The rapid growth of personal income tax during the first seven months of the year suggests that China has gradually improved its tax levy method, experts claim.
Statistics from the State Administration of Taxation indicate that the country collected 38.4 billion yuan (US$4.62 billion) of personal income tax and 16.3 billion yuan (US$1.96 billion) of tax on interests of individual's bank deposits during the January-July period, an increase of 32 per cent and 132.2 per cent, respectively, compared with the same period last year.
"This suggests more loopholes in the collection of taxes have been sealed up,'' said Zhang Liqun, a senior research fellow with the Development Research Centre under the State Council.
It also suggests that urban and rural residents' income rose considerably, since tax on wages comprised more than 40 per cent of the total income tax, Zhang said.
However, China's personal income tax system has a long way to go before it will work as an important tool to adjust the income gap between the rich and the poor.
According to investigations, the Gini Coefficient, an international index used to measure income distribution, stands at 0.458 in China, greater than the international warning line of 0.4, meaning that Chinese society has entered a zone of income distribution inequity.
The high-income earners, which make up 8.7 per cent of the total population and own more than 60 per cent of the bank deposits, contribute less than 20 per cent to the total income tax.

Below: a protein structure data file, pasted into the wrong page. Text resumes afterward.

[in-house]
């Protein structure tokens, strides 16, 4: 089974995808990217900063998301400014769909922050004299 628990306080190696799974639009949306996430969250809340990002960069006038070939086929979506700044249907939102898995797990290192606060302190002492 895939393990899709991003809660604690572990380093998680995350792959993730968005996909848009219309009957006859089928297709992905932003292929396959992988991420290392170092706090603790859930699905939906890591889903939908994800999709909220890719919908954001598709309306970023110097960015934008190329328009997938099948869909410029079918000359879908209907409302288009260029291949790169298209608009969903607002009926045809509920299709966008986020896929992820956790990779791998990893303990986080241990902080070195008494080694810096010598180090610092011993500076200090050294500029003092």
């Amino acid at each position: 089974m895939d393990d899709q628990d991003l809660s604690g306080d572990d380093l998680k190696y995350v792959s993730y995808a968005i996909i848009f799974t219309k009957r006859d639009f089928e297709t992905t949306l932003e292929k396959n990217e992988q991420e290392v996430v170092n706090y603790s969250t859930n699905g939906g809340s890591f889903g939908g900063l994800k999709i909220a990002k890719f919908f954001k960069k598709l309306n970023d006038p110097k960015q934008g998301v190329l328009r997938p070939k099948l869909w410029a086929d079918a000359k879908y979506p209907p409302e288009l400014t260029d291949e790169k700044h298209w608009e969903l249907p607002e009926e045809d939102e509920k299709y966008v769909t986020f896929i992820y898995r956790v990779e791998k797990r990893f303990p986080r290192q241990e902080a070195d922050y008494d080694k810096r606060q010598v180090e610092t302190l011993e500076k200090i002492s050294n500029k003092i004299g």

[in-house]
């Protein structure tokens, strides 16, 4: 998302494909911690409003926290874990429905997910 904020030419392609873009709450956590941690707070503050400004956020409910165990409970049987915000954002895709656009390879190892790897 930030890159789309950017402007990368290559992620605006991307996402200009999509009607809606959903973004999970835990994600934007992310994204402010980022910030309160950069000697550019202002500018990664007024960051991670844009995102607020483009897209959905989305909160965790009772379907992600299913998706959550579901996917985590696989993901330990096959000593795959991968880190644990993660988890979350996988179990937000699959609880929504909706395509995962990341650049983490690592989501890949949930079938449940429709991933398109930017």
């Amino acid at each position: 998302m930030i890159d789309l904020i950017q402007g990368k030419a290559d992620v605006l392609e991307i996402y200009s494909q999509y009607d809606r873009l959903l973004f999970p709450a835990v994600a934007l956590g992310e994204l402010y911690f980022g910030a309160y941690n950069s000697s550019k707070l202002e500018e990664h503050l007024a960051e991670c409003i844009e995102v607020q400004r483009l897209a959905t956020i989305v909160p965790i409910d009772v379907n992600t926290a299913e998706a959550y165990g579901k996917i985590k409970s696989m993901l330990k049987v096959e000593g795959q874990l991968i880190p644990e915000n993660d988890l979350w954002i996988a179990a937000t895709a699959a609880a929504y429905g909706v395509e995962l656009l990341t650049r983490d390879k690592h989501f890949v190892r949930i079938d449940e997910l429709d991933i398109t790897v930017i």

"Some high-income taxpayers evade taxes,'' Zhang said. "The country needs to beef up efforts to collect tax from these people.''
Meanwhile, the country needs to investigate how much an ordinary resident really earns, since some of them have "extra'' income sources, rather than wages and salaries.
When including "black'' income, the basic income for taxation -- which stands at 800 yuan (US$96.39) each month -- should be raised to a higher level.
Zhang said the current base income for taxation was firstly carried out in 1981, when the living standards of common residents were relatively low.
Zhang Peisen, a senior researcher with the Taxation Research Institute under the State Administration of Taxation, said China's individual income tax rates vary in 11 categories based on income sources, which neglects control over the total annual income.
He suggested unifying relatively tractable and regular categories -- including salaries, individual's business income, as well as asset leasing and transfer -- will improve the work.
However, Zhang said it is impractical at present to unify the 11 categories, due to lack of essential technological and legal preparation.
He added that a wholesome environment for taxation should be created to pave the way for individual income taxation.
(China Daily 08/22/2001)